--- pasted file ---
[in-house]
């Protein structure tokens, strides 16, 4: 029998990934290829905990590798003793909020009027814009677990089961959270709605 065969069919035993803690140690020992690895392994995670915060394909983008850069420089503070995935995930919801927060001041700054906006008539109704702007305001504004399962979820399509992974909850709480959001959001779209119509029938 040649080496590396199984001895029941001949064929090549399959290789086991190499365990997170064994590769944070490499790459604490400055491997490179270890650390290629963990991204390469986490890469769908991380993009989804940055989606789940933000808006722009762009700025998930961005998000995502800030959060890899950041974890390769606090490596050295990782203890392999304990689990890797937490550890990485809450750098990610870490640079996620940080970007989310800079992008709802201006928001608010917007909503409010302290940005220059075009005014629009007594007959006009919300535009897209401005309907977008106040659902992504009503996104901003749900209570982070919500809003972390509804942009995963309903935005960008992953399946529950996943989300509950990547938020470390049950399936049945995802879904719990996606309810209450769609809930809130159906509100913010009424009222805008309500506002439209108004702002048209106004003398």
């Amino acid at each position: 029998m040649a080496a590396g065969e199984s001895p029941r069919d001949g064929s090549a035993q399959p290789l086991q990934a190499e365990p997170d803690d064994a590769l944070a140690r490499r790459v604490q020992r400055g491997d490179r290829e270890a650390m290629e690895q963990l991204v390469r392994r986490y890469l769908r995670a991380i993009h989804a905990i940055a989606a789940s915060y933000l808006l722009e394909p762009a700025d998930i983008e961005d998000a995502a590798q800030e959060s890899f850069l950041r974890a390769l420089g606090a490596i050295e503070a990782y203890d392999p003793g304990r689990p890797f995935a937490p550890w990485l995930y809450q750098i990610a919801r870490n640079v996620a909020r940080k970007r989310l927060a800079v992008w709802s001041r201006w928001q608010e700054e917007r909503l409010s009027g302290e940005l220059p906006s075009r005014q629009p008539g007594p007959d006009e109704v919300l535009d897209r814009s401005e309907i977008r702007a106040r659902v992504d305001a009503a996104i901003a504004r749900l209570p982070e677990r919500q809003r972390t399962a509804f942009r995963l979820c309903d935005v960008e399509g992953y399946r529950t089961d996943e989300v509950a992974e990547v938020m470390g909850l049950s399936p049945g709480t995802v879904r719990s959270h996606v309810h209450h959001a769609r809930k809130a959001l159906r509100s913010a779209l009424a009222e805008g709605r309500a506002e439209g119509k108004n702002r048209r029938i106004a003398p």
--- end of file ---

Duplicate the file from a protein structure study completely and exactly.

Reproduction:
[in-house]
């Protein structure tokens, strides 16, 4: 029998990934290829905990590798003793909020009027814009677990089961959270709605 065969069919035993803690140690020992690895392994995670915060394909983008850069420089503070995935995930919801927060001041700054906006008539109704702007305001504004399962979820399509992974909850709480959001959001779209119509029938 040649080496590396199984001895029941001949064929090549399959290789086991190499365990997170064994590769944070490499790459604490400055491997490179270890650390290629963990991204390469986490890469769908991380993009989804940055989606789940933000808006722009762009700025998930961005998000995502800030959060890899950041974890390769606090490596050295990782203890392999304990689990890797937490550890990485809450750098990610870490640079996620940080970007989310800079992008709802201006928001608010917007909503409010302290940005220059075009005014629009007594007959006009919300535009897209401005309907977008106040659902992504009503996104901003749900209570982070919500809003972390509804942009995963309903935005960008992953399946529950996943989300509950990547938020470390049950399936049945995802879904719990996606309810209450769609809930809130159906509100913010009424009222805008309500506002439209108004702002048209106004003398």
């Amino acid at each position: 029998m040649a080496a590396g065969e199984s001895p029941r069919d001949g064929s090549a035993q399959p290789l086991q990934a190499e365990p997170d803690d064994a590769l944070a140690r490499r790459v604490q020992r400055g491997d490179r290829e270890a650390m290629e690895q963990l991204v390469r392994r986490y890469l769908r995670a991380i993009h989804a905990i940055a989606a789940s915060y933000l808006l722009e394909p762009a700025d998930i983008e961005d998000a995502a590798q800030e959060s890899f850069l950041r974890a390769l420089g606090a490596i050295e503070a990782y203890d392999p003793g304990r689990p890797f995935a937490p550890w990485l995930y809450q750098i990610a919801r870490n640079v996620a909020r940080k970007r989310l927060a800079v992008w709802s001041r201006w928001q608010e700054e917007r909503l409010s009027g302290e940005l220059p906006s075009r005014q629009p008539g007594p007959d006009e109704v919300l535009d897209r814009s401005e309907i977008r702007a106040r659902v992504d305001a009503a996104i901003a504004r749900l209570p982070e677990r919500q809003r972390t399962a509804f942009r995963l979820c309903d935005v960008e399509g992953y399946r529950t089961d996943e989300v509950a992974e990547v938020m470390g909850l049950s399936p049945g709480t995802v879904r719990s959270h996606v309810h209450h959001a769609r809930k809130a959001l159906r509100s913010a779209l009424a009222e805008g709605r309500a506002e439209g119509k108004n702002r048209r029938i106004a003398p």